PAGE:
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RISMEDIA, October 5, 2009—In the last year, have you experienced a credit card interest rate increase, a fee you felt was unfair or a credit line reduction for no specific reason? If so, did you receive any notice or explanation as to why? Were you aware of your options when your interest rate was significantly increased? Did you realize that your credit scores were most likely negatively affected by these changes? For most Americans, the answers are not favorable. Many consumers across the United States feel as though they are held hostage by the credit card companies and deal with the lack of transparency as a “necessary evil.” To pour salt on the wound and highlight the magnitude of the challenge, it was reported that credit card providers collect around $15 billion in penalty fees each year.

The good news is that the government is trying to help rectify some of the challenges noted above. The Credit Card Accountability, Responsibility and Disclosure Act of 2009—commonly referred to as the Credit Card Act (“The Act”)—was signed into law on May 22, 2009 and represents some of the most protective credit card consumer legislation in 60 years. Everyone who uses a credit card should at least have a basic understanding of The Act and how it could impact their personal situation and credit profile.

Effective August 19, 2009, two key provisions of the law were enacted. First, until now, consumers were only given 15 days notice if their interest rate was going be changed by their credit card provider. Now, they must alert you 45 days prior to any change. For card holders who read their notices, this gives them reasonable time to call their creditor and “plead their case” for a better interest rate before it takes effect. If you have a good credit profile and they won’t reduce your rate, then move your business to a competitor. Secondly, card holders will now have 21 days instead of 14 to make their payments. This is a real win for consumers who are fighting to keep on top of their bills and those who travel a lot.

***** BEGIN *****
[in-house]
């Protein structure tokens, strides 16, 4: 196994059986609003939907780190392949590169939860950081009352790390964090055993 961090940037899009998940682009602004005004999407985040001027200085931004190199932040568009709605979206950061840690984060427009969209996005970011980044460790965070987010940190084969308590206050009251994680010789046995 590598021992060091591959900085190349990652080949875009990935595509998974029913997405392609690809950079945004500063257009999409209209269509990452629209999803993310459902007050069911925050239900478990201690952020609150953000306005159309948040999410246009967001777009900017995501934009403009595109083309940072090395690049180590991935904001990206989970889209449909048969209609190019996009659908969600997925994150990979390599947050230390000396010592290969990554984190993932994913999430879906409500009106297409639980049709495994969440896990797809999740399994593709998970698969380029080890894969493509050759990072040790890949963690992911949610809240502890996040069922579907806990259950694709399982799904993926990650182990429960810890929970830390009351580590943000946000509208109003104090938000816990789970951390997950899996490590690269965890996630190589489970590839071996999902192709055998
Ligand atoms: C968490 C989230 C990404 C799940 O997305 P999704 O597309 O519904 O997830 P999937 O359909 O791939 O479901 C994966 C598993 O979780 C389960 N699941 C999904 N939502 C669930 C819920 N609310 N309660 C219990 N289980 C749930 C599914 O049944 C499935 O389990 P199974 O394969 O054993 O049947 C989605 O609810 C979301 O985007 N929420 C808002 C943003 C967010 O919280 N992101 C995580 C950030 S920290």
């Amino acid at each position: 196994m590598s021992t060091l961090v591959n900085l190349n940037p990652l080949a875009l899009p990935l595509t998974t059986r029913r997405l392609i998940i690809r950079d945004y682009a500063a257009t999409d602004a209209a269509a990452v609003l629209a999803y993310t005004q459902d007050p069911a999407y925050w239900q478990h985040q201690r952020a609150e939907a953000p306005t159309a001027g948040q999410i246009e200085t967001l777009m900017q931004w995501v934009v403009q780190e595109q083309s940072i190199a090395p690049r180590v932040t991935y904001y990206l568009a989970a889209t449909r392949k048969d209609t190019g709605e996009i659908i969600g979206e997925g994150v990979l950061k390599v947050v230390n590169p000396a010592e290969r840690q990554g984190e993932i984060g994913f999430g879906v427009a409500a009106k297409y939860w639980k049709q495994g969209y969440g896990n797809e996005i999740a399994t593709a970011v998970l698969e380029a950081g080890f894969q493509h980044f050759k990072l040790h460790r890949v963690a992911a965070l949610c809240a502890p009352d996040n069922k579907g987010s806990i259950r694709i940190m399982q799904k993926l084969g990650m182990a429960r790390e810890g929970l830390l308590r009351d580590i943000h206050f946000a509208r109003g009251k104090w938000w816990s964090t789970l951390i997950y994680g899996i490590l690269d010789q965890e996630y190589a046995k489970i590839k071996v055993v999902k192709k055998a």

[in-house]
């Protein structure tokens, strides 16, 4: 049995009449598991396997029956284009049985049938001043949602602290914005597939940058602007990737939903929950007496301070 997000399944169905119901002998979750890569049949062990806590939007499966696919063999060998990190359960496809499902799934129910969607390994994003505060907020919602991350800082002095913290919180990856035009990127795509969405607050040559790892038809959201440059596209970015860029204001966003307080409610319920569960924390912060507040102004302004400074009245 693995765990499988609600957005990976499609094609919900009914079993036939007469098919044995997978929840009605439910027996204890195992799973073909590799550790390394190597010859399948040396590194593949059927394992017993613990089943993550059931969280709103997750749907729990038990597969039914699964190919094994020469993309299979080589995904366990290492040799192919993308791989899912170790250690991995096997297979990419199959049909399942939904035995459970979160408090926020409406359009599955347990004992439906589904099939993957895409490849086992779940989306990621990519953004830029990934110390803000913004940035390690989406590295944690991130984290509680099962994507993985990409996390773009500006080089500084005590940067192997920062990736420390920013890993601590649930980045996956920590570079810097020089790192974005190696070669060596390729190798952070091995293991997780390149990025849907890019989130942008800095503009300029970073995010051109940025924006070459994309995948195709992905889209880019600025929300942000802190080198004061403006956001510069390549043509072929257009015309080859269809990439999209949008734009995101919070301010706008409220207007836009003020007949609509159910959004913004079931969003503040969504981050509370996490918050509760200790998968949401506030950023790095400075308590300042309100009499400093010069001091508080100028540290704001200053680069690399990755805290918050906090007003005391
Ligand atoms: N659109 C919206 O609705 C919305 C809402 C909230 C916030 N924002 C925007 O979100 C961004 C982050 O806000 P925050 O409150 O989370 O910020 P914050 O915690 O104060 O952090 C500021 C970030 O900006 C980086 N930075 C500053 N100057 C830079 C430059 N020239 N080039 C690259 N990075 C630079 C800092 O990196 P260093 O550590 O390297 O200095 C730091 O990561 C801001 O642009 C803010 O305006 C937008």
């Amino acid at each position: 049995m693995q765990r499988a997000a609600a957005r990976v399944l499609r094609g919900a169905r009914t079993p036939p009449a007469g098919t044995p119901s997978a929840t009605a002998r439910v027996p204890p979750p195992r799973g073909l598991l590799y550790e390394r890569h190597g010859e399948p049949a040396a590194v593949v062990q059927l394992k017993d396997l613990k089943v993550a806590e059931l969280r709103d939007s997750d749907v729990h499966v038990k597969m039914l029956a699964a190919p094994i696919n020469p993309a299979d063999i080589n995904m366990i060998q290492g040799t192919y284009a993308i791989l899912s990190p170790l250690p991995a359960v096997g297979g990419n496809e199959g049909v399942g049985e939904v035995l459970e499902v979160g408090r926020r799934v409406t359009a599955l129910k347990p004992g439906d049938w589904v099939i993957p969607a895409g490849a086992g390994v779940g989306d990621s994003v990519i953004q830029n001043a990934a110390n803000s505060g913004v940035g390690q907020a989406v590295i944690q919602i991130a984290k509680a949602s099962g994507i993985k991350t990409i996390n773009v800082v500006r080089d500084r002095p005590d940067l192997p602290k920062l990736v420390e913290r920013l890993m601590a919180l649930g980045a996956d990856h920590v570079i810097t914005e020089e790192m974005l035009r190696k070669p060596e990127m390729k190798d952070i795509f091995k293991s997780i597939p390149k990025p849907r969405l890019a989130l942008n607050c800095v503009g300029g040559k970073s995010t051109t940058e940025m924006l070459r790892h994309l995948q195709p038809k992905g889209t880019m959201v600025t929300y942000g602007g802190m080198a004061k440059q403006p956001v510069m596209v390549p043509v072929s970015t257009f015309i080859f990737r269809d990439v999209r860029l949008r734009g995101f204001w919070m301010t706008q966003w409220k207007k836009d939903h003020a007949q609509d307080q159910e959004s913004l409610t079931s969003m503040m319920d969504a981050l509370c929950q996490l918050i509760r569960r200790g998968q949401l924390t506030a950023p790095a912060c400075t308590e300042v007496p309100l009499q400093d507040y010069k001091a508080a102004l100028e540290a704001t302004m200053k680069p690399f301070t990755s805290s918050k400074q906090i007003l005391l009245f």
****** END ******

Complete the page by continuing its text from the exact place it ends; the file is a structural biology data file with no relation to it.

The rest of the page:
The most significant portions of the law go into effect on February 22, 2010. Here are a few highlights of those changes:

NO UNFAIR CHANGES – Unlike today, credit card issuers will not be able to change your credit status at anytime, for any reason. So, if you miss a payment with one creditor, another cannot automatically increase your interest rate or drop your credit limit, which often

unfairly affects your credit scores.

RESTRICTIONS UNDER 21 – Consumers under the age of 21 will need a co-signer or a job in order to get a credit card. This is designed to help control the number of young, college-aged students building up credit card debt and negatively impacting their credit profile before they even graduate.

OVER-LIMIT FEE CONTROL – Credit card companies will no longer be allowed to let card holders exceed their limit without having the card holder’s permission to do so. If you have not agreed to allow over-limit exceptions, your card will simply be declined, protecting your credit score and protecting you from over-limit fees.

LATE FEES – If your credit card provider charges late fees, they must clearly disclose them on your monthly statement.

CREDIT CARD AGREEMENTS – Changes occur so often that consumers don’t know which agreement is accurate. Creditors will now be required to have a copy of your credit agreement available for you on a website.

Americans need a healthy flow of credit in our economy. However, for too long, credit card company practices have steadily grown unfair against the consumer. The Act takes a strong, positive first step forward in creating transparency for everyone. Nevertheless, it is still critical to actively manage and monitor your credit profile to ensure you are fully aware of any changes.

Jeff Mandel (left) is president and Marlin Brandt is COO of ApprovalGUARD. For more information, visit

For a complete summary of the Credit Card Act, see the “Latest News” at